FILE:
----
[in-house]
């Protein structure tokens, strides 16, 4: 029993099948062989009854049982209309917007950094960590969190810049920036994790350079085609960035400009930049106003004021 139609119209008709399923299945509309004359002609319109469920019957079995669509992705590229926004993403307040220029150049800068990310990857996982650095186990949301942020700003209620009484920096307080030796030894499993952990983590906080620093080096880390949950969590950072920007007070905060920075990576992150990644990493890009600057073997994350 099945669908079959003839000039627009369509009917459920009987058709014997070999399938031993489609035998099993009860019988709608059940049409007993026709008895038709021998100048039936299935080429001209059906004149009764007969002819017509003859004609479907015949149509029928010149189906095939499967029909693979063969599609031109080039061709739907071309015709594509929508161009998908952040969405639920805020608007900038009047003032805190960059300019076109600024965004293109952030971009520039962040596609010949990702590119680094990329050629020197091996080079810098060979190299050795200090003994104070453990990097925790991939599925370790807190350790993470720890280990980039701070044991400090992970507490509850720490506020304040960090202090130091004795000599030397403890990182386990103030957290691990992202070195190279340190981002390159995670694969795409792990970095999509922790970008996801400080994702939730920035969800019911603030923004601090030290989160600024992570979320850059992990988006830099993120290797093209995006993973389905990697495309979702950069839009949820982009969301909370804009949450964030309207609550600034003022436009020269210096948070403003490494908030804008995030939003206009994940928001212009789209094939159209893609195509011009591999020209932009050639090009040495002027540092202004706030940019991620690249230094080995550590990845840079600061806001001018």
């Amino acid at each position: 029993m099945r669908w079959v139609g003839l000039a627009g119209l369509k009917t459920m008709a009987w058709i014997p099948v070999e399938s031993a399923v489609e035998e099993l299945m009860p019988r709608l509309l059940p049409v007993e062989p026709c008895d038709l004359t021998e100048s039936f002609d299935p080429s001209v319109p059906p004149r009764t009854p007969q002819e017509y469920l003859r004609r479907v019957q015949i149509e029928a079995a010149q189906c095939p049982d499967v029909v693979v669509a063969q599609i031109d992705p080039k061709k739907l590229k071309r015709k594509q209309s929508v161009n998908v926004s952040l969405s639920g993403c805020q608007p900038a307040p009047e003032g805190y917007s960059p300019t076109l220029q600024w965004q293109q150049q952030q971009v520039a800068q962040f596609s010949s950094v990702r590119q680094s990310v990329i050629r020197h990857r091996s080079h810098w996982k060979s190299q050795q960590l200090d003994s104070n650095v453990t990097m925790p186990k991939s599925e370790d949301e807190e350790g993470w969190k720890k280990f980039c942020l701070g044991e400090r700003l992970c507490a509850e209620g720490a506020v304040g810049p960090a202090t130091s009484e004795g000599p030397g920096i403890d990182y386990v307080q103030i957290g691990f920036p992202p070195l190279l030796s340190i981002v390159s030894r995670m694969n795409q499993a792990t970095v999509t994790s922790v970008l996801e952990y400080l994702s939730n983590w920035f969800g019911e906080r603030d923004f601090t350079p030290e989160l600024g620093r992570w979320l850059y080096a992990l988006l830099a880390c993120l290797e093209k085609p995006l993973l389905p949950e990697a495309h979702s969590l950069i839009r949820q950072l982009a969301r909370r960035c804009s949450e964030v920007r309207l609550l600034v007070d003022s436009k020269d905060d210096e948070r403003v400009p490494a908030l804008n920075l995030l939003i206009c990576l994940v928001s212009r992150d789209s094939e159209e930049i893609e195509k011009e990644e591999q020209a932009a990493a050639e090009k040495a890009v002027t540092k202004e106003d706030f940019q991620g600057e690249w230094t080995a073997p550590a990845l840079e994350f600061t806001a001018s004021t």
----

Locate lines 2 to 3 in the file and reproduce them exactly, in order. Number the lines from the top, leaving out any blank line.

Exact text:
């Protein structure tokens, strides 16, 4: 029993099948062989009854049982209309917007950094960590969190810049920036994790350079085609960035400009930049106003004021 139609119209008709399923299945509309004359002609319109469920019957079995669509992705590229926004993403307040220029150049800068990310990857996982650095186990949301942020700003209620009484920096307080030796030894499993952990983590906080620093080096880390949950969590950072920007007070905060920075990576992150990644990493890009600057073997994350 099945669908079959003839000039627009369509009917459920009987058709014997070999399938031993489609035998099993009860019988709608059940049409007993026709008895038709021998100048039936299935080429001209059906004149009764007969002819017509003859004609479907015949149509029928010149189906095939499967029909693979063969599609031109080039061709739907071309015709594509929508161009998908952040969405639920805020608007900038009047003032805190960059300019076109600024965004293109952030971009520039962040596609010949990702590119680094990329050629020197091996080079810098060979190299050795200090003994104070453990990097925790991939599925370790807190350790993470720890280990980039701070044991400090992970507490509850720490506020304040960090202090130091004795000599030397403890990182386990103030957290691990992202070195190279340190981002390159995670694969795409792990970095999509922790970008996801400080994702939730920035969800019911603030923004601090030290989160600024992570979320850059992990988006830099993120290797093209995006993973389905990697495309979702950069839009949820982009969301909370804009949450964030309207609550600034003022436009020269210096948070403003490494908030804008995030939003206009994940928001212009789209094939159209893609195509011009591999020209932009050639090009040495002027540092202004706030940019991620690249230094080995550590990845840079600061806001001018």
């Amino acid at each position: 029993m099945r669908w079959v139609g003839l000039a627009g119209l369509k009917t459920m008709a009987w058709i014997p099948v070999e399938s031993a399923v489609e035998e099993l299945m009860p019988r709608l509309l059940p049409v007993e062989p026709c008895d038709l004359t021998e100048s039936f002609d299935p080429s001209v319109p059906p004149r009764t009854p007969q002819e017509y469920l003859r004609r479907v019957q015949i149509e029928a079995a010149q189906c095939p049982d499967v029909v693979v669509a063969q599609i031109d992705p080039k061709k739907l590229k071309r015709k594509q209309s929508v161009n998908v926004s952040l969405s639920g993403c805020q608007p900038a307040p009047e003032g805190y917007s960059p300019t076109l220029q600024w965004q293109q150049q952030q971009v520039a800068q962040f596609s010949s950094v990702r590119q680094s990310v990329i050629r020197h990857r091996s080079h810098w996982k060979s190299q050795q960590l200090d003994s104070n650095v453990t990097m925790p186990k991939s599925e370790d949301e807190e350790g993470w969190k720890k280990f980039c942020l701070g044991e400090r700003l992970c507490a509850e209620g720490a506020v304040g810049p960090a202090t130091s009484e004795g000599p030397g920096i403890d990182y386990v307080q103030i957290g691990f920036p992202p070195l190279l030796s340190i981002v390159s030894r995670m694969n795409q499993a792990t970095v999509t994790s922790v970008l996801e952990y400080l994702s939730n983590w920035f969800g019911e906080r603030d923004f601090t350079p030290e989160l600024g620093r992570w979320l850059y080096a992990l988006l830099a880390c993120l290797e093209k085609p995006l993973l389905p949950e990697a495309h979702s969590l950069i839009r949820q950072l982009a969301r909370r960035c804009s949450e964030v920007r309207l609550l600034v007070d003022s436009k020269d905060d210096e948070r403003v400009p490494a908030l804008n920075l995030l939003i206009c990576l994940v928001s212009r992150d789209s094939e159209e930049i893609e195509k011009e990644e591999q020209a932009a990493a050639e090009k040495a890009v002027t540092k202004e106003d706030f940019q991620g600057e690249w230094t080995a073997p550590a990845l840079e994350f600061t806001a001018s004021t």